Magazine article Insight on the News

Pricing Is a One-Way Street

Magazine article Insight on the News

Pricing Is a One-Way Street

Article excerpt

Medicare spending clearly is out of control when it makes the Department of Veterans Affairs look frugal by comparison.

According to a report by the General Accounting Office, or GAO, Medicare continues to pay wildly inflated costs for medical equipment because of labyrinthine regulatory and administrative procedures that prevent cost-effective changes.

In 1994, Medicare spent $162 billion - 14 percent of the federal budget - on behalf of 37 million elderly and disabled people. Much of this cost stems from funding allotted by the Health Care Financing Administration, or HCFA, for overpriced products.

A specific type of gauze pad for example, carries a lowest suggested retail price of 36 cents. While the Department of Veterans Affairs pays 4 cents for each pad, Medicare shells out 86 cents. The fleecing continues because HCFA is authorized to increase payments annually based upon median prices listed in consumer price indexes, but has no authority to reduce the payments without undergoing an exhaustive regulatory process.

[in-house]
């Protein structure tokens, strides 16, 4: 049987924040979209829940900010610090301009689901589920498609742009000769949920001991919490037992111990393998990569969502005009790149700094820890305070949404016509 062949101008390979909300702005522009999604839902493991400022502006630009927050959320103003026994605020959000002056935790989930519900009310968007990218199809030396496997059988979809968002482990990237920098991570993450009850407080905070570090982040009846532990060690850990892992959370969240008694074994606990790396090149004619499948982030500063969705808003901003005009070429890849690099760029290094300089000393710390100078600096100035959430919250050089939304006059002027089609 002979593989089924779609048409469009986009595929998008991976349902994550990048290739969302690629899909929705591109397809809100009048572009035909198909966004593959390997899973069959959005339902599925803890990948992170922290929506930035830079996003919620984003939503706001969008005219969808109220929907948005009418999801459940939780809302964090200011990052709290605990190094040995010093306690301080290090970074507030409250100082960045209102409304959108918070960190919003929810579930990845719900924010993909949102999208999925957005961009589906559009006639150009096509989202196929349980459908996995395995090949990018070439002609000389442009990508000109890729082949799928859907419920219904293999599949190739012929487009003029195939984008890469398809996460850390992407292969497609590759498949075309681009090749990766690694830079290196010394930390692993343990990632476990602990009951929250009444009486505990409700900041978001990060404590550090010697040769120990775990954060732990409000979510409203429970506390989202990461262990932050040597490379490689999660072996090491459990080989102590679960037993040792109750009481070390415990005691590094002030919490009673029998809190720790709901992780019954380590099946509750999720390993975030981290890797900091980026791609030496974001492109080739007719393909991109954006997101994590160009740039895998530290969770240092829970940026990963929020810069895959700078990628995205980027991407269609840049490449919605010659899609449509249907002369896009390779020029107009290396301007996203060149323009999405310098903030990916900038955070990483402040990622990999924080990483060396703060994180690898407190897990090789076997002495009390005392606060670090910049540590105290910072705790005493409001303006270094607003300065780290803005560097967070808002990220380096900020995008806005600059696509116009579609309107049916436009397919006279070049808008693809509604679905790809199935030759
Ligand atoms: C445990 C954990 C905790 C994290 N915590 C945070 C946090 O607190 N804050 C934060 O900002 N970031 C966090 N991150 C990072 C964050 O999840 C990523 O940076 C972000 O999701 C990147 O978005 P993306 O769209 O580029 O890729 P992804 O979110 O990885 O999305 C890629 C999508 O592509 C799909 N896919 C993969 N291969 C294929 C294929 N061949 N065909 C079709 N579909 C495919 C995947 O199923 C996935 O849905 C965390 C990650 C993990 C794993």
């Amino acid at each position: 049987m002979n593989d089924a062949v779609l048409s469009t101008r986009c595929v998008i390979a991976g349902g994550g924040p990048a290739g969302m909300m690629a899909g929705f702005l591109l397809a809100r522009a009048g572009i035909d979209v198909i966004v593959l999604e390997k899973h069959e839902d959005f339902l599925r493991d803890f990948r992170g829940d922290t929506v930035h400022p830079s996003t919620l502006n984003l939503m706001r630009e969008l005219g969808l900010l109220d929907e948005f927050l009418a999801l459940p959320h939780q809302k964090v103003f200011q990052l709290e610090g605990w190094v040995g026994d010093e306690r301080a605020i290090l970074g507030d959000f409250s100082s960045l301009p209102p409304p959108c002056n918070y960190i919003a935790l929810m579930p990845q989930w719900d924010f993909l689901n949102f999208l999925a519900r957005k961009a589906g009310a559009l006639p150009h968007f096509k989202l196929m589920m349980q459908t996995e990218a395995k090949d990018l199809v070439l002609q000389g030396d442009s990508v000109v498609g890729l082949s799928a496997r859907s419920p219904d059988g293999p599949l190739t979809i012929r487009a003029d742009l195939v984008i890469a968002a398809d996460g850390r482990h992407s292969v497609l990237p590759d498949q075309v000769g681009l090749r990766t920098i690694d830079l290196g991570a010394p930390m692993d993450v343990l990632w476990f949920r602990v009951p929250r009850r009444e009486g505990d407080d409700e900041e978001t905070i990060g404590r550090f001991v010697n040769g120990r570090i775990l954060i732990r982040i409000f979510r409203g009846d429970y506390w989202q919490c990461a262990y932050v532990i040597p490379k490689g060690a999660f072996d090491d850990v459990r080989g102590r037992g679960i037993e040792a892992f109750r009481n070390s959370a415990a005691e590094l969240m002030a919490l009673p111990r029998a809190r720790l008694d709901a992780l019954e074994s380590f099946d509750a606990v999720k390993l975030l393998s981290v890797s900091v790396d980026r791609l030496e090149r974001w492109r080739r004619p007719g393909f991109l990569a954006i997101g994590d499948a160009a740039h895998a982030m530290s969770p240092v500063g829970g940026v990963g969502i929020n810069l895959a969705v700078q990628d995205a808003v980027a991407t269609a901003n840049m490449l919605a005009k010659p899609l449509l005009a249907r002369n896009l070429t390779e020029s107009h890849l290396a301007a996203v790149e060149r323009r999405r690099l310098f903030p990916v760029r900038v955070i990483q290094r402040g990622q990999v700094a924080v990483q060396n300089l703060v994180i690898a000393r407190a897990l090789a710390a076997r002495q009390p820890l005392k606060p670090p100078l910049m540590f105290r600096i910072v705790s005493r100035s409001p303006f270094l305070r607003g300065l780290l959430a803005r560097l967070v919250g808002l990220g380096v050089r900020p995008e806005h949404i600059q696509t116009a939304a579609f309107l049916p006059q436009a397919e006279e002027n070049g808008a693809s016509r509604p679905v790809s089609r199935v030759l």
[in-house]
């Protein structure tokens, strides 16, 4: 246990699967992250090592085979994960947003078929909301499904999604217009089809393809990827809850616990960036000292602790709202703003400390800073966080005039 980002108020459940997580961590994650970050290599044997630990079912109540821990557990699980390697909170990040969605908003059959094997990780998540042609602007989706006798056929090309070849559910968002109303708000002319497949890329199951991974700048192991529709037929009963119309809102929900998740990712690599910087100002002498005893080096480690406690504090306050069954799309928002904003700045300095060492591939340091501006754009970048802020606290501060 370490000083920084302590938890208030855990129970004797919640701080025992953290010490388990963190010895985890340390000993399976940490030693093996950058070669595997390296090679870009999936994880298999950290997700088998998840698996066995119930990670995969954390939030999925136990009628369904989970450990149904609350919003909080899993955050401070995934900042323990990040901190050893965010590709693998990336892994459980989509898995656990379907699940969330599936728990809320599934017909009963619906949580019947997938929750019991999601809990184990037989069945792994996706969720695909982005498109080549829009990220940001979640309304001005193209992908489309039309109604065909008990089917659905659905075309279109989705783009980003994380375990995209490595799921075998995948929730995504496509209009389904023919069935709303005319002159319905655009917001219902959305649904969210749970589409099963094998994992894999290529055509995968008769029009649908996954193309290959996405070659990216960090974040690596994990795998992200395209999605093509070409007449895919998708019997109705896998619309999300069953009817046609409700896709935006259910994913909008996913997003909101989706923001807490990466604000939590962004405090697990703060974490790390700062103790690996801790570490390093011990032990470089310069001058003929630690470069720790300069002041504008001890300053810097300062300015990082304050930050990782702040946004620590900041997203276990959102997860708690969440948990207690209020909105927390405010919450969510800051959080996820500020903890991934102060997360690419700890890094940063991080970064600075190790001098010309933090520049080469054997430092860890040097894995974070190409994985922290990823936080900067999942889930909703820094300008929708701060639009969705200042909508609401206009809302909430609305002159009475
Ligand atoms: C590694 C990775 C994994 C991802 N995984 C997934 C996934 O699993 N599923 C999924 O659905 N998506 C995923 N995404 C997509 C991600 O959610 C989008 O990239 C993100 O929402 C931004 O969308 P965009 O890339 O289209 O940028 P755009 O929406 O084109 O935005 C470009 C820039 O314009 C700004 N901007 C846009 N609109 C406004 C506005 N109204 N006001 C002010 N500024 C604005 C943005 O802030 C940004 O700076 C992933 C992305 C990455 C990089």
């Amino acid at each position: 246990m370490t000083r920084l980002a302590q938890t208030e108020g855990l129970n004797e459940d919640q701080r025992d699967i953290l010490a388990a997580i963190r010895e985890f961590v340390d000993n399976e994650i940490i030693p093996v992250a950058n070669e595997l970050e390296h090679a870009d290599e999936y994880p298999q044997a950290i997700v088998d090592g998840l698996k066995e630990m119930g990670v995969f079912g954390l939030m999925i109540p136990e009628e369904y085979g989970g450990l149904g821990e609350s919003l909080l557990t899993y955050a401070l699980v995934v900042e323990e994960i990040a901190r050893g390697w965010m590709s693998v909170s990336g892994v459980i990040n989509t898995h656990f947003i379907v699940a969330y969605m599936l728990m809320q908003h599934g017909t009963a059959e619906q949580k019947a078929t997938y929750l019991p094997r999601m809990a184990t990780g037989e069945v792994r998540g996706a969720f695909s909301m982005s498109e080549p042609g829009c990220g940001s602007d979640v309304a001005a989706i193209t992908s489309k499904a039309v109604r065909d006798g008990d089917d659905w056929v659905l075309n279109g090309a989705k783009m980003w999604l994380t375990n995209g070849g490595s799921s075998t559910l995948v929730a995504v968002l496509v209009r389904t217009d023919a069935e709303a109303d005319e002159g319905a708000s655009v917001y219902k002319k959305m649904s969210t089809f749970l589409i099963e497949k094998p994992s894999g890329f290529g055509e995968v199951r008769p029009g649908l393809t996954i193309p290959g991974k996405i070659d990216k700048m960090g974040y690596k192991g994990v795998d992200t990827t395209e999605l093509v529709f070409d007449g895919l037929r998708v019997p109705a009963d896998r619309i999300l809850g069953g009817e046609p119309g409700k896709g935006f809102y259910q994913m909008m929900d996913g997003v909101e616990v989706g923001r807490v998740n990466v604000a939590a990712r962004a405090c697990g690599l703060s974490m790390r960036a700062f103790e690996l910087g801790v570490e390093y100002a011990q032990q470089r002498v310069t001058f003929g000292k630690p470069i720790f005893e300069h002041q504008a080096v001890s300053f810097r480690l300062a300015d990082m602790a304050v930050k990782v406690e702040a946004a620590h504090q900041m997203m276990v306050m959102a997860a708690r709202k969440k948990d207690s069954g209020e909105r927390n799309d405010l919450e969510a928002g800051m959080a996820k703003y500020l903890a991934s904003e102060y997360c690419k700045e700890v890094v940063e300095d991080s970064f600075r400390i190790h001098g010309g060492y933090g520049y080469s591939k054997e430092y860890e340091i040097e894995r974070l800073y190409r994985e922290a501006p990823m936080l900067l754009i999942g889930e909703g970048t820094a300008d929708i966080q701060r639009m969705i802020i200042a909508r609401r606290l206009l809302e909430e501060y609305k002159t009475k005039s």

According to the GAO report, HCFA is investigating overpricing of oxygen concentrators. The Office of the Inspector General estimates that Medicare would save up to $4.2 billion over five years if it could manage to buy the equipment at the same price paid by the VA. Whether that will happen, though, is another matter, since HCFA's price-adjustment process can take years. A recent change lowering the Medicare price for home glucose monitors from $200 to $59 took almost three years in what industry sources called an unusually swift response.

The report, which criticizes the HCFA for being "reluctant to adopt private sector business practices," recommends that the secretary of Health and Human Services be allowed to set maximum prices on the basis of market surveys, or at least to make interim fee adjustments while formal rulemaking takes place. Such changes, however, could take place only under "explicit authority from the Congress."


A New Mexico couple is waiting to hear from the federal government - and all they want is an apology.

Four years ago, 85 armed, camouflage-wearing agents, representing the Drug Enforcement Administration, the Bureau of Alcohol, Tobacco and Firearms, the Customs Service and the New Mexico National Guard, stormed onto the 32-acre property of florist Leland Elders and his wife, Mary Schultz, near Albuquerque. …

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